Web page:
• Offered by School of Culture History and Language
  • ANU College ANU College of Asia and the Pacific
  • Course subject Asian Studies
  • Academic career UGRD
  • Course convener
    • Dr Meera Ashar
  • Mode of delivery In Person
  • Offered in First Semester 2014
    See Future Offerings

Contemporary India finds itself at the intersection of the trajectories of a number of widely varying notions of truth, falsity, authenticity and illegitimacy. The variation in these trajectories—in their cultural origins and in their content—can make their crossings unpredictable and explosive and often unintelligible. This course will explore with students the claims and negotiations that are fundamental to some of the critical debates in Indian history and politics over the past two centuries. In particular it will aim to alert students to the possibility that underlying these contentious events, ideas and processes are contending claims to truth and authenticity.

The course will focus on a set of truth claims that constitute the interface of cultural interactions within India and between Indian cultures and the rest of the world: stereotypes, stories, histories, myths, corruption and claims to authenticity and ethnicity. Such a study of India, by facilitating the study of cultural interactions through the prism of different configurations of truth and falsity, rather than the prism of power, will also encourage students to think more broadly and deeply about the interplay between notions of truth.

Learning Outcomes

Upon successful completion, students will have the knowledge and skills to:

  1. Demonstrate the ability to recognize historically and geographically variant notions of truth and falsity
  2. Identify the ways in which notions of truth and falsity are configured alongside power relations in South Asia
  3. Competently discuss the different notions of truth and authenticity that are employed by different groups speaking of the same event/issue
  4. Evaluate the changing role of truth and falsity in history and politics with reference to particular events in India and South Asia
  5. Demonstrate competent use of historical, literary and political sources to speak about notions of truth and falsity in Indian politics and history.

Indicative Assessment

Assessment Task

Word Count

Value

Contribution to discussion

 

10%

Two class presentation (individual or group)

i) written report of 1500 words 15% each
ii) Presentation 5% each

1500 each

20 + 20 =40%

Term end project

i) written report of 2500 words 40%

ii) presentation 10%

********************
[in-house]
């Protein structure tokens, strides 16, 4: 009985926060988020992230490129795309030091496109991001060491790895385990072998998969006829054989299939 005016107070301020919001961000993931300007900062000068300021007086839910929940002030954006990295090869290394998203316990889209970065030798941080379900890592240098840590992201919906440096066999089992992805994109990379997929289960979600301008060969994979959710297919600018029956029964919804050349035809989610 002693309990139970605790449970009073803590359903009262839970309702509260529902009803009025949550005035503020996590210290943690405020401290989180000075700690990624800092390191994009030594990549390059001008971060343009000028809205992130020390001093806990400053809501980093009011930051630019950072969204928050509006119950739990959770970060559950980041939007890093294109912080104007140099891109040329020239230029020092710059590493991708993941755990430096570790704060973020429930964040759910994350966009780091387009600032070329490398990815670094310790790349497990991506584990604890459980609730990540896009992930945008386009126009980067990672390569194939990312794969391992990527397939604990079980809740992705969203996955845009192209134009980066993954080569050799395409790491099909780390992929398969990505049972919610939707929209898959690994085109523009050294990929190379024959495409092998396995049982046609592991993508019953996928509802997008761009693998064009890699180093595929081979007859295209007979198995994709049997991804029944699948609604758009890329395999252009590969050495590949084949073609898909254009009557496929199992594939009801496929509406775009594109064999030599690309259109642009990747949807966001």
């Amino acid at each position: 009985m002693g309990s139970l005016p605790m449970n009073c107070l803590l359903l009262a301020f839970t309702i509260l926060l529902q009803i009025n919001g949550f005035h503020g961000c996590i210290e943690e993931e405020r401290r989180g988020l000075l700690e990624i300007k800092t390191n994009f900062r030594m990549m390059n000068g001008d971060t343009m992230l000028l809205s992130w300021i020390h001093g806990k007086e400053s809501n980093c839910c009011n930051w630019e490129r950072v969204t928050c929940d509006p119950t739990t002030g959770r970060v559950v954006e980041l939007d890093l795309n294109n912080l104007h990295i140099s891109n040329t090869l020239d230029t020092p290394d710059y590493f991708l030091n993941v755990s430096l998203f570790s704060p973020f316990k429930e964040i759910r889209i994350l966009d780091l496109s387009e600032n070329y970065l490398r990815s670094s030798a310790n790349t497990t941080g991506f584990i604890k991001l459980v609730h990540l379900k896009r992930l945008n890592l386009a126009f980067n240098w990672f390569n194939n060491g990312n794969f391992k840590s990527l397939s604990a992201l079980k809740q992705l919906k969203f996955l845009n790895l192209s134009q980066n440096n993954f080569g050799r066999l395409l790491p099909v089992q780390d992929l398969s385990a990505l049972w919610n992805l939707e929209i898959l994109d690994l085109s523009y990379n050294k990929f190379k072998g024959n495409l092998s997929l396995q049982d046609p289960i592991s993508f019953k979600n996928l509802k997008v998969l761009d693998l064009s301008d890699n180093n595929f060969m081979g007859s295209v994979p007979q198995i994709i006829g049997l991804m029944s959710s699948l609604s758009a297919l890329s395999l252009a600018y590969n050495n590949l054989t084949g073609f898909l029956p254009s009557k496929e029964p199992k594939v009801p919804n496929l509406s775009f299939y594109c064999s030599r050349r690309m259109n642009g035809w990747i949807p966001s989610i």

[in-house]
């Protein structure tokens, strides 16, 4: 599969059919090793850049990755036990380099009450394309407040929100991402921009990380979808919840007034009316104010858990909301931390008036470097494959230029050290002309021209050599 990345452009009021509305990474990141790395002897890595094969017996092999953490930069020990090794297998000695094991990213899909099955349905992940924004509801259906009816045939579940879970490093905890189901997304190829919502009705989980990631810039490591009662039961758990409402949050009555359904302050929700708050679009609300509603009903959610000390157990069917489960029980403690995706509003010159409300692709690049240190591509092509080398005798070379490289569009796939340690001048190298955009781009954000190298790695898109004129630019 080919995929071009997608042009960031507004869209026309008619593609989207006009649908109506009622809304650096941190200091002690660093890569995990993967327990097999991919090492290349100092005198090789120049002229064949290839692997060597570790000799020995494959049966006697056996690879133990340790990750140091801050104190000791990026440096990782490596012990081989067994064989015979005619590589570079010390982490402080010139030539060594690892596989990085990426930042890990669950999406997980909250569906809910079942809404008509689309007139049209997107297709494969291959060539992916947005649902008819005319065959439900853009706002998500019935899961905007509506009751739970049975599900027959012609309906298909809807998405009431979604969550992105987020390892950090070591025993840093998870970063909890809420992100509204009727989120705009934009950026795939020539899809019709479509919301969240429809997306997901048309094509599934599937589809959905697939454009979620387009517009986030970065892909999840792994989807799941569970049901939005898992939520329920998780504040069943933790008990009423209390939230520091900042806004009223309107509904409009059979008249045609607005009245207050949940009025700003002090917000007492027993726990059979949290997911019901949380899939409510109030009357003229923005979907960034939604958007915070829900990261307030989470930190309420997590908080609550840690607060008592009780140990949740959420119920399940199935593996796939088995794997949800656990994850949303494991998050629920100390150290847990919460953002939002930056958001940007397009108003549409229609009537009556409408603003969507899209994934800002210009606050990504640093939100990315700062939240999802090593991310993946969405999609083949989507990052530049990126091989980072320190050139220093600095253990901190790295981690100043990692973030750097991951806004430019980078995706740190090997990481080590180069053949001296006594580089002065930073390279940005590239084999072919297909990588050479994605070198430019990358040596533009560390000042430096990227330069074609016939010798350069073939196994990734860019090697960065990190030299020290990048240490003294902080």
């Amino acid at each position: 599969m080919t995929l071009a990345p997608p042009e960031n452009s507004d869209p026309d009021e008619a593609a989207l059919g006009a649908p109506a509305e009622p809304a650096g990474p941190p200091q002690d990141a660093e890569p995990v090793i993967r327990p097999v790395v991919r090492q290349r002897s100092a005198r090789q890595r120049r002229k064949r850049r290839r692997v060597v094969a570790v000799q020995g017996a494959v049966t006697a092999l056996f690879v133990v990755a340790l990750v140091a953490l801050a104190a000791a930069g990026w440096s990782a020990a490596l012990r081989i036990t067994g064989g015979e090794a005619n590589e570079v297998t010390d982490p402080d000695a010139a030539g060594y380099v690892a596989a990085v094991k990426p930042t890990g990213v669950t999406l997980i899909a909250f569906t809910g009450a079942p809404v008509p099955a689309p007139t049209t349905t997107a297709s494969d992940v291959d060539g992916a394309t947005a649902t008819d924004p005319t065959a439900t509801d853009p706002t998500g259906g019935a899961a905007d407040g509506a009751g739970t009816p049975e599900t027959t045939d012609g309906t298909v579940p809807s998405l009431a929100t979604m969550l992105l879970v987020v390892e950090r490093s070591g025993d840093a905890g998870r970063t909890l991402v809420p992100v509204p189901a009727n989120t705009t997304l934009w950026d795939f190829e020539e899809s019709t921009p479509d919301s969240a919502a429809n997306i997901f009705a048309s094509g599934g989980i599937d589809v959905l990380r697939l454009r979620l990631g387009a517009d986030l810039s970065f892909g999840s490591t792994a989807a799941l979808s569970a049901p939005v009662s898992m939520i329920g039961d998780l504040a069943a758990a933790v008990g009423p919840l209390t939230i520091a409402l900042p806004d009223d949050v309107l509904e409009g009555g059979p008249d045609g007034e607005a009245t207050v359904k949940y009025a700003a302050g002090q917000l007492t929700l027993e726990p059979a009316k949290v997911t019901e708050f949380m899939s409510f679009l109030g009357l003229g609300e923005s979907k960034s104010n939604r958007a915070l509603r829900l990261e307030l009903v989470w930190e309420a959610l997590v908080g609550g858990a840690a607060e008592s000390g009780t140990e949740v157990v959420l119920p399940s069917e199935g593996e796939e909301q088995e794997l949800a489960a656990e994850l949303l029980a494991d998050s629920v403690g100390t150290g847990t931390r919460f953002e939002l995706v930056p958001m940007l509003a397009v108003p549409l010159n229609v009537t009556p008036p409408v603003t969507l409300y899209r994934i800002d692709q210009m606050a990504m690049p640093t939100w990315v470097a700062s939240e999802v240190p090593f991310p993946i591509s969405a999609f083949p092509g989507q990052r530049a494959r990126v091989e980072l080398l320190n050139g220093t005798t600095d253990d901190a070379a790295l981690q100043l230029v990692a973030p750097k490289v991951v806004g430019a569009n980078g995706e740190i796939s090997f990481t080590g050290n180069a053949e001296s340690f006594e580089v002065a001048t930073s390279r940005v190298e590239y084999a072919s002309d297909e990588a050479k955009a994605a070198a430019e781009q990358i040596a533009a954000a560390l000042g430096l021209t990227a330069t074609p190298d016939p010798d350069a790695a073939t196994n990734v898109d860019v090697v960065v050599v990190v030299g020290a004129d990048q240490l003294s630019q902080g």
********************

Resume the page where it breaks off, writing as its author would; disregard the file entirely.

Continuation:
iii) Q & A 10%

 

 

2000

40 + 10 + 10 = 60%

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Workload

Three contact hours per week.

Prescribed Texts

Readings will be available on Wattle.

Majors

Fees

Tuition fees are for the academic year indicated at the top of the page.  

If you are a domestic graduate coursework or international student you will be required to pay tuition fees. Students continuing in their current program of study will have their tuition fees indexed annually from the year in which you commenced your program. Further information for domestic and international students about tuition and other fees can be found at Fees.

Student Contribution Band:
1
Unit value:
6 units

If you are an undergraduate student and have been offered a Commonwealth supported place, your fees are set by the Australian Government for each course. At ANU 1 EFTSL is 48 units (normally 8 x 6-unit courses). You can find your student contribution amount for each course at Fees.  Where there is a unit range displayed for this course, not all unit options below may be available.

Units EFTSL
6.00 0.12500
Domestic fee paying students
Year Fee
1994-2003 $1164
2004 $1926
2005 $2190
2006 $2190
2007 $2286
2008 $2286
2009 $2286
2010 $2358
2011 $2424
2012 $2472
2013 $2472
2014 $2478
International fee paying students
Year Fee
1994-2003 $2574
2004 $2916
2005 $3234
2006 $3240
2007 $3240
2008 $3240
2009 $3240
2010 $3240
2011 $3240
2012 $3240
2013 $3240
2014 $3246
Note: Please note that fee information is for current year only.

Offerings, Dates and Class Summary Links

The list of offerings for future years is indicative only.
Class summaries, if available, can be accessed by clicking on the View link for the relevant class number.

First Semester

Class number Class start date Last day to enrol Census date Class end date Mode Of Delivery Class Summary
4664 17 Feb 2014 07 Mar 2014 31 Mar 2014 30 May 2014 In Person N/A

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